The girl is now bilingual / The girl is bilingual now. Is there really a difference?
No, and I would argue that "the girl is bilingual now" is proper English and the more correct one of the two, whereas "the girl is now bilingual" is a bit awkward.
I would find it more natural to say "the girl is now bilingual." They have different tones though, "now bilingual" sounds more proper to me (picture the old spice ad... "THE TICKETS ARE NOW DIAMONDS") whereas "bilingual now" sounds very matter of fact to me ("the principal is ready to see you now")
Thanks! I actually think that one of the versions is being marked as a wrong answer.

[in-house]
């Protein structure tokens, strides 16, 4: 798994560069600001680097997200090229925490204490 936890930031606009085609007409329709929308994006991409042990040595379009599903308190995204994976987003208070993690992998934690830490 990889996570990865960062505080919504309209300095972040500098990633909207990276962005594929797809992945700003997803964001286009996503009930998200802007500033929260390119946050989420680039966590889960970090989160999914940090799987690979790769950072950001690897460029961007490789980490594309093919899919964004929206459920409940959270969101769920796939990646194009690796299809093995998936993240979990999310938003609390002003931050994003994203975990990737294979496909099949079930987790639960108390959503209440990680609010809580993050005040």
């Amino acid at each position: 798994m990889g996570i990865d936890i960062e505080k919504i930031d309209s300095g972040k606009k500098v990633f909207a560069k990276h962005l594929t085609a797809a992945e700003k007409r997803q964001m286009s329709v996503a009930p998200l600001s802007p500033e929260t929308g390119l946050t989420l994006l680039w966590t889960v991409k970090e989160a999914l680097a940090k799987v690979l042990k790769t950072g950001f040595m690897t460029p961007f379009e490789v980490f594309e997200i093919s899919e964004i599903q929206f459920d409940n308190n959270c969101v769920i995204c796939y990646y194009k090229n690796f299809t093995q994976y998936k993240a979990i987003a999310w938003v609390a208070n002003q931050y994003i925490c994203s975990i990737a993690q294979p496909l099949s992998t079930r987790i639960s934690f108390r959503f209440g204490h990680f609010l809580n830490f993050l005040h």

In English "now" is an adverb of time. Usually adverbs of time are put at the end of the sentence, but they can be placed at the beginning or mid-sentence for different emphasis.
"The girl is bilingual now" is more common than "The girl is now bilingual". Both sentences are correct English but "The girl is now bilingual" emphasizes the change from her being unilingual to being bilingual.
I couldn't find good examples using "now" in different positions, so here are sentences using the adverb of time "later":
- Later Goldilocks ate some porridge. (the time is important)
- Goldilocks later ate some porridge. (this is more formal, like a policeman's report)
- Goldilocks ate some porridge later. (this is neutral, no particular emphasis)
Source of sentences using "later": http://www.edufind.com/english-grammar/adverbs-time/